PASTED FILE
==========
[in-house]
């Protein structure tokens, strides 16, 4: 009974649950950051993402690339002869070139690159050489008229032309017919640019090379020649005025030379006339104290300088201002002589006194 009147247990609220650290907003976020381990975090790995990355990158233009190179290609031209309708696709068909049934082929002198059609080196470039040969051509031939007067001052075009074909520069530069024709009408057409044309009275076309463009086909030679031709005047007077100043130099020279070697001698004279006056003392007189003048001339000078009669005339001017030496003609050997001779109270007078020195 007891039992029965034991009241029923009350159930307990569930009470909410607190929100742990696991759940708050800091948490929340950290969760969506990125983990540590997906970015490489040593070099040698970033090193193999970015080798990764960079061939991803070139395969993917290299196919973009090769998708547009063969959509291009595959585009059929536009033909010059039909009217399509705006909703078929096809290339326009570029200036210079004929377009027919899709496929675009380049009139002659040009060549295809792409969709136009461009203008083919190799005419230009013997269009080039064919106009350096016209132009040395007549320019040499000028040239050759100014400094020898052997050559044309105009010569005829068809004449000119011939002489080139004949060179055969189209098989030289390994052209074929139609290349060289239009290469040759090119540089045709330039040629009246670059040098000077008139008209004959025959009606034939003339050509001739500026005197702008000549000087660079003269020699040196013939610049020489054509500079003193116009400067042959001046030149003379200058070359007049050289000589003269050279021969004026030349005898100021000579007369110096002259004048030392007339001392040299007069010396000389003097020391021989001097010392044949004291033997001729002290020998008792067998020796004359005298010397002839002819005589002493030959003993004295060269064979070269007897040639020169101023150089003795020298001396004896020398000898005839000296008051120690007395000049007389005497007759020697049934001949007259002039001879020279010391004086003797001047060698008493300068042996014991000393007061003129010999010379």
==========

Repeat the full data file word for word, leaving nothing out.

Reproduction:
[in-house]
């Protein structure tokens, strides 16, 4: 009974649950950051993402690339002869070139690159050489008229032309017919640019090379020649005025030379006339104290300088201002002589006194 009147247990609220650290907003976020381990975090790995990355990158233009190179290609031209309708696709068909049934082929002198059609080196470039040969051509031939007067001052075009074909520069530069024709009408057409044309009275076309463009086909030679031709005047007077100043130099020279070697001698004279006056003392007189003048001339000078009669005339001017030496003609050997001779109270007078020195 007891039992029965034991009241029923009350159930307990569930009470909410607190929100742990696991759940708050800091948490929340950290969760969506990125983990540590997906970015490489040593070099040698970033090193193999970015080798990764960079061939991803070139395969993917290299196919973009090769998708547009063969959509291009595959585009059929536009033909010059039909009217399509705006909703078929096809290339326009570029200036210079004929377009027919899709496929675009380049009139002659040009060549295809792409969709136009461009203008083919190799005419230009013997269009080039064919106009350096016209132009040395007549320019040499000028040239050759100014400094020898052997050559044309105009010569005829068809004449000119011939002489080139004949060179055969189209098989030289390994052209074929139609290349060289239009290469040759090119540089045709330039040629009246670059040098000077008139008209004959025959009606034939003339050509001739500026005197702008000549000087660079003269020699040196013939610049020489054509500079003193116009400067042959001046030149003379200058070359007049050289000589003269050279021969004026030349005898100021000579007369110096002259004048030392007339001392040299007069010396000389003097020391021989001097010392044949004291033997001729002290020998008792067998020796004359005298010397002839002819005589002493030959003993004295060269064979070269007897040639020169101023150089003795020298001396004896020398000898005839000296008051120690007395000049007389005497007759020697049934001949007259002039001879020279010391004086003797001047060698008493300068042996014991000393007061003129010999010379």